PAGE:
6 Popular Terpenes
As CBD, cannabis, and medical marijuana become the new norm, many new terms are starting to surface, including terpenes. What are terpenes, anyway? Why should I even care about terpenes if my CBD works perfectly for my symptoms? Well, as with most ingredients today, knowing your source can make all the difference in your long-term health. Besides, terpene knowledge is fun (and valuable)!
In this article, we'll look at the exciting world of terpenes, which are found in the form of essential oils in all plants - including cannabis Sativa. We can start thinking as normally about these plant terpenes as we think of our morning cup of coffee. There are different smells, notes, and aromas to identify - each with its own exciting profile. In much the way you might identify your favorite wine, we'll go over the six most popular terpenes to help make your next intake of CBD that much more interesting.
(See our terpene chart on the right for a quick breakdown)
What Are Terpenes?
Terpenes are bioactive compounds found in all plant life in the form of essential oils. In the cannabis plant, terpenes (the flower of cannabis) exhibit an aroma responsible for its taste and smell. Scientists have discovered over 100 terpenoids in cannabis Sativa, including variations known as sesquiterpenes and diterpenes. Of these 100 plus terpenoids, scientists have found 17 to be the most common and 6 to be most notable - which we'll go over.
Apart from their enticing aroma, terpenes also benefit your health. As Socrates said, "Let thy food be your medicine" terpenes work to fix your health through their organic composition. Studies have shown terpenes play a role in relieving symptoms associated with the following conditions:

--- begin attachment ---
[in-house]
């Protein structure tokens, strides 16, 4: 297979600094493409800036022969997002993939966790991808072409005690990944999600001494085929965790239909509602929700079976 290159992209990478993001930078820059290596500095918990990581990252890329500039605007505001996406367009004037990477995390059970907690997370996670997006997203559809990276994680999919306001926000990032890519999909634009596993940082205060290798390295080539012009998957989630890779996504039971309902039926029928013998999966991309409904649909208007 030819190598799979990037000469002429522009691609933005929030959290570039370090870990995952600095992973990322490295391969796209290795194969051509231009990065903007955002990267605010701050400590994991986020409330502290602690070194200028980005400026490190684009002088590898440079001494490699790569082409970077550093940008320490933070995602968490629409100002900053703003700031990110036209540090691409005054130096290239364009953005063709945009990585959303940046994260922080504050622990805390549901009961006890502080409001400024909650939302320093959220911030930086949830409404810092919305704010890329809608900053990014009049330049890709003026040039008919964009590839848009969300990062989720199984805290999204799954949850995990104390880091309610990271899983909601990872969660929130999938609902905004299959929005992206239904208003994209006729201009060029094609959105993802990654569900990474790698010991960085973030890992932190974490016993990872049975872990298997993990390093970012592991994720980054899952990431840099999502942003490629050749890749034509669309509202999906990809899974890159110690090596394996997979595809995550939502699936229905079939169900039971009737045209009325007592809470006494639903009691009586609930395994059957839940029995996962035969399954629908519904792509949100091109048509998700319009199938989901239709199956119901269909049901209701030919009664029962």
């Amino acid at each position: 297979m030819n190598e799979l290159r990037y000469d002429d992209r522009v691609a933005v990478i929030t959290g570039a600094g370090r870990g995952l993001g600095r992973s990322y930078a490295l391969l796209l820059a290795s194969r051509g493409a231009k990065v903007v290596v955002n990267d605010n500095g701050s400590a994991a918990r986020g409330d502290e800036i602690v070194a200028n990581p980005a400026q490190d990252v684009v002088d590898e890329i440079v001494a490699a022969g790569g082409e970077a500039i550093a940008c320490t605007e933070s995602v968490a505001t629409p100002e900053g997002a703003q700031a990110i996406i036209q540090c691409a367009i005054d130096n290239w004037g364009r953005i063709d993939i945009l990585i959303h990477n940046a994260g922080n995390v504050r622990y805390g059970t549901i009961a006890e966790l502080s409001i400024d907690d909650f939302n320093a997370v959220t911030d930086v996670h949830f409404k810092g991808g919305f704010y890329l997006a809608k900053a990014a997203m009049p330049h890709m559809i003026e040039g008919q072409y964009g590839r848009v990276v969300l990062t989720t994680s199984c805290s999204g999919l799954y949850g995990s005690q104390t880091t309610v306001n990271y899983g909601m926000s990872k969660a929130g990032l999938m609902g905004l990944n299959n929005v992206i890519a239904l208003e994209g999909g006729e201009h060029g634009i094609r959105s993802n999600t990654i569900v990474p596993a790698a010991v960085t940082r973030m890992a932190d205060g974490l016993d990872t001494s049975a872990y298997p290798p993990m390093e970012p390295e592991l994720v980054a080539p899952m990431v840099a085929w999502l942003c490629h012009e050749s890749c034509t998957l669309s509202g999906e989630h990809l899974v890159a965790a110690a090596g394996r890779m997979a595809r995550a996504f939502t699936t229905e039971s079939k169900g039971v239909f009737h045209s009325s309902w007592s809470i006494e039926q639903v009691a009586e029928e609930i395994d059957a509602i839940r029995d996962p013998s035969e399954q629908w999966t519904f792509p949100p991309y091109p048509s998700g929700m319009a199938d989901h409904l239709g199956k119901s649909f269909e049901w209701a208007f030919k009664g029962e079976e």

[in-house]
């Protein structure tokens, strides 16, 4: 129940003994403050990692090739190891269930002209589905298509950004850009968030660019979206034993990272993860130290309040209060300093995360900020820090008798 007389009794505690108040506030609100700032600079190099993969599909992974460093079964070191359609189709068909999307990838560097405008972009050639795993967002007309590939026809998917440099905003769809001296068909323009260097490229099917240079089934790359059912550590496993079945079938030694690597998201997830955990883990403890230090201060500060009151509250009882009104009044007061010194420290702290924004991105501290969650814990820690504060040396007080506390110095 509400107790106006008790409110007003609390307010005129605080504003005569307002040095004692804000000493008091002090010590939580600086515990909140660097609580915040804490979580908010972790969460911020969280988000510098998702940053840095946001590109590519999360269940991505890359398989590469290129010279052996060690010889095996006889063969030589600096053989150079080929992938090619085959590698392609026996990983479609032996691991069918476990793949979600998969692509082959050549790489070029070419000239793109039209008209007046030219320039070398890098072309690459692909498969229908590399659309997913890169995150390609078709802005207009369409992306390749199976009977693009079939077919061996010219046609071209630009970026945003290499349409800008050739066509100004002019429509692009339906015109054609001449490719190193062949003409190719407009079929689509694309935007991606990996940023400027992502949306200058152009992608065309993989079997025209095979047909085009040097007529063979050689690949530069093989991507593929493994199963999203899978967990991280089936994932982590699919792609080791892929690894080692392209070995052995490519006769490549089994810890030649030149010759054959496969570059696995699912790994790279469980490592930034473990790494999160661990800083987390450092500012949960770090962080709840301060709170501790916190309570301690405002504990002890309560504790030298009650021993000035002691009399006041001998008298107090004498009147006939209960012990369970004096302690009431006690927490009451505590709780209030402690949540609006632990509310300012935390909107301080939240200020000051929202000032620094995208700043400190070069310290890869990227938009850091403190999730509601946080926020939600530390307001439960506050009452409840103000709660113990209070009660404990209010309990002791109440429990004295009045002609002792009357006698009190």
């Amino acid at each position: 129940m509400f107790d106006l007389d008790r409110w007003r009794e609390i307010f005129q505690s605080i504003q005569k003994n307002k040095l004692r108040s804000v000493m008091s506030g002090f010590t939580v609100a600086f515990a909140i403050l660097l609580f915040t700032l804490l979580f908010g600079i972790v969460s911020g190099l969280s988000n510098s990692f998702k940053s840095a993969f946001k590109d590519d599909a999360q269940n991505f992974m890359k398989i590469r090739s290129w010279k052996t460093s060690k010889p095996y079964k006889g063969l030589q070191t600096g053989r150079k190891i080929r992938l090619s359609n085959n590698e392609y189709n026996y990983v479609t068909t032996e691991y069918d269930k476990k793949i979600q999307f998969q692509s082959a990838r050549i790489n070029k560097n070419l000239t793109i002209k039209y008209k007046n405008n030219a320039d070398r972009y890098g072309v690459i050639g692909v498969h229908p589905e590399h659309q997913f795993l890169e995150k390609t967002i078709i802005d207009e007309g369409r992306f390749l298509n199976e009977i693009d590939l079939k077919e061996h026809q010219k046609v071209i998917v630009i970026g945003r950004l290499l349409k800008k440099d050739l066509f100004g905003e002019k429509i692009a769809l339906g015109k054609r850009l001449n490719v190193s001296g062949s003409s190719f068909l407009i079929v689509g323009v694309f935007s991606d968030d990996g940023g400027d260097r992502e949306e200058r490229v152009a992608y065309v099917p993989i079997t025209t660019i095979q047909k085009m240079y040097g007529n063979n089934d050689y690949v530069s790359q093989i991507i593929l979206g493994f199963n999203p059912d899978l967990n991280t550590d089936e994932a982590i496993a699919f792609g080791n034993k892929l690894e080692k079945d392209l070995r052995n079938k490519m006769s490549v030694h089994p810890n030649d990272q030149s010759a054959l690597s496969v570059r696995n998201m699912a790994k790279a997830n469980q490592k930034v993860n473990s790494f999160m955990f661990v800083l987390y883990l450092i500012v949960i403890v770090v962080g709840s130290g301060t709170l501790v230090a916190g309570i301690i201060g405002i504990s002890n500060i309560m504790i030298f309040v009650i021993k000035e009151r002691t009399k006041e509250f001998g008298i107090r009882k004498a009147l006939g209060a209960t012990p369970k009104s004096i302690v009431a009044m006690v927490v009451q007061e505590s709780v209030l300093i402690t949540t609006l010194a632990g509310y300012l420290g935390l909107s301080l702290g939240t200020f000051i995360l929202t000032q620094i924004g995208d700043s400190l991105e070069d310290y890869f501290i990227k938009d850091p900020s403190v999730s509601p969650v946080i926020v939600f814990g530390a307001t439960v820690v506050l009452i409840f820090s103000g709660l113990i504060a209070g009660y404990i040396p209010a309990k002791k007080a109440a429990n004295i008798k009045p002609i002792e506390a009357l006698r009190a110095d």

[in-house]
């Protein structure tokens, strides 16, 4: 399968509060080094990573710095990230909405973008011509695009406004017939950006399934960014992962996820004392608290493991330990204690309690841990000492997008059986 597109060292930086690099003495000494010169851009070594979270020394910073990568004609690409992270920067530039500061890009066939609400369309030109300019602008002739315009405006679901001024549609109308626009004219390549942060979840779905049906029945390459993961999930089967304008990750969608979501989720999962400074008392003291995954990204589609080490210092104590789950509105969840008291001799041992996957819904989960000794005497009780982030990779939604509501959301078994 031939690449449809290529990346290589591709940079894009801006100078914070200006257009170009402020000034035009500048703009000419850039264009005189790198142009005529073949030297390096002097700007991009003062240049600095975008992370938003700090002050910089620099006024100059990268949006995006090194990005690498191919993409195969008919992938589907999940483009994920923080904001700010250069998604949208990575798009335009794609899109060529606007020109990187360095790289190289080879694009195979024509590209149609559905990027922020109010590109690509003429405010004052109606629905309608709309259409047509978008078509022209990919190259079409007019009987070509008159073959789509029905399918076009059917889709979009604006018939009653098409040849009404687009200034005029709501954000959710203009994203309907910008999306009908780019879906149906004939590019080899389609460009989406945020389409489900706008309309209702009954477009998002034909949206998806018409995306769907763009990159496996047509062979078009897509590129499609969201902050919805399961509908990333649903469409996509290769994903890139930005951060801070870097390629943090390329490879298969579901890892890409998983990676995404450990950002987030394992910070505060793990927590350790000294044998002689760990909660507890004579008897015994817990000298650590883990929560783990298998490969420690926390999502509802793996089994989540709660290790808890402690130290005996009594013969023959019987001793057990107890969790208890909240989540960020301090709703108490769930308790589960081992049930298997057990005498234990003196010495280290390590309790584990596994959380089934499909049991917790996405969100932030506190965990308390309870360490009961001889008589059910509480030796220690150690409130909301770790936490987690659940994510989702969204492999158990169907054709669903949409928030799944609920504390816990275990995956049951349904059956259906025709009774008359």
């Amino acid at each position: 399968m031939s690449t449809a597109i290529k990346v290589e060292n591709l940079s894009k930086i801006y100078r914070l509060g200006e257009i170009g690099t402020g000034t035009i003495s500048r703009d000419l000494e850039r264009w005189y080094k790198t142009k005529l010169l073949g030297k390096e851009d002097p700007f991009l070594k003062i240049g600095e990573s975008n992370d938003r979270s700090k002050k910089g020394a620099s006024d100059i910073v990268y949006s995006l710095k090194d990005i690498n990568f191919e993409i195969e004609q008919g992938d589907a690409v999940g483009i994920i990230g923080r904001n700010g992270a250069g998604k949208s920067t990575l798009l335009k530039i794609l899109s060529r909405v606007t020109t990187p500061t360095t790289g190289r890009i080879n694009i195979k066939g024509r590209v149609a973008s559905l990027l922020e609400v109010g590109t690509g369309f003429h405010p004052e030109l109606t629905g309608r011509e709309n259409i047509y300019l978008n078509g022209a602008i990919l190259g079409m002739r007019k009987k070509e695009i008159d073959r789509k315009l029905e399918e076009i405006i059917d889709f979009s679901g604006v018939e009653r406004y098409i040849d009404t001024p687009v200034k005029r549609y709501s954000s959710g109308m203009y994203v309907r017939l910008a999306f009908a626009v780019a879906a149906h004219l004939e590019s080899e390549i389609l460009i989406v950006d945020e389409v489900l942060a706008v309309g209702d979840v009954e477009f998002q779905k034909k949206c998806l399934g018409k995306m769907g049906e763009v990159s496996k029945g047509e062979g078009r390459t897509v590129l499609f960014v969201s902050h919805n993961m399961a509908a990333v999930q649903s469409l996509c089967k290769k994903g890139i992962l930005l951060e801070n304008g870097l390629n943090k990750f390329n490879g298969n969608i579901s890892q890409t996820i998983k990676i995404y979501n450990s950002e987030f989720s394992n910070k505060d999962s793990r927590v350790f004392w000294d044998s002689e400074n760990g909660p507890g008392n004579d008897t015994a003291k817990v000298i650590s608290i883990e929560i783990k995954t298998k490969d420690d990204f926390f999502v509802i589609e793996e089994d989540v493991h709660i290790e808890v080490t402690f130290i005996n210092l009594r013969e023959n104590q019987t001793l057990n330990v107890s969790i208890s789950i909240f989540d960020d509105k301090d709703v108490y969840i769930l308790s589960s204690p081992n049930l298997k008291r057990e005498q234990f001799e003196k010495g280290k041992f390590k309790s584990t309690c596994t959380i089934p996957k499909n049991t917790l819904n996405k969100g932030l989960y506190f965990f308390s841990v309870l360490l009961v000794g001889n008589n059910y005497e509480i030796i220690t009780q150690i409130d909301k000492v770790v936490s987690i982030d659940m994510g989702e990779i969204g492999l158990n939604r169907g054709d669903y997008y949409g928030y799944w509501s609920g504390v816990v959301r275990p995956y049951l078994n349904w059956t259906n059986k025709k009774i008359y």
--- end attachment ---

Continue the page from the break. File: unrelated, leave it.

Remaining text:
Terpenes' Entourage Effect'
Scientists recently studied the effects terpenes play in what's known as the 'entourage effect.' When terpenes, such as those found in CBD (cannabidiol), interact with other compounds present in cannabis like THC, they are thought to produce an 'entourage effect.' Theoretically, these cannabinoids produce more therapeutic value when ingested together. When researchers studied test models treated with cannabis, they found that terpenes mimicked cannabinoids and helped reduce pain.
Myrcene is the most dominant terpene found in cannabis. When isolated, myrcene is usually the flower that is the most commonly present in cannabis. Myrcene, for example, usually accounts for around 40% of the terpene found in most commercial cannabis-derived products.
Myrcene Aroma Profile
Myrcene's said to resemble a grape-like flavor and fruity aroma. Because myrcene is also found in hops, it also exhibits notes of pepper and clover. Cannabis also pairs well with mangoes because of their high myrcene content. Some enthusiasts report better biofeedback from their cannabis intake after consuming mango.
Most notably found in the rinds of citrus fruits, such as lemons, Limonene is also an active terpene in cannabis. These fragrant oils are used extensively in the manufacturing sector to produce cleaning products and cosmetics.
Limonene Aroma Profile
Limonene is one of the easiest aromas to identify because of its strong citrus notes. Some report strong undertones of mint and juniper.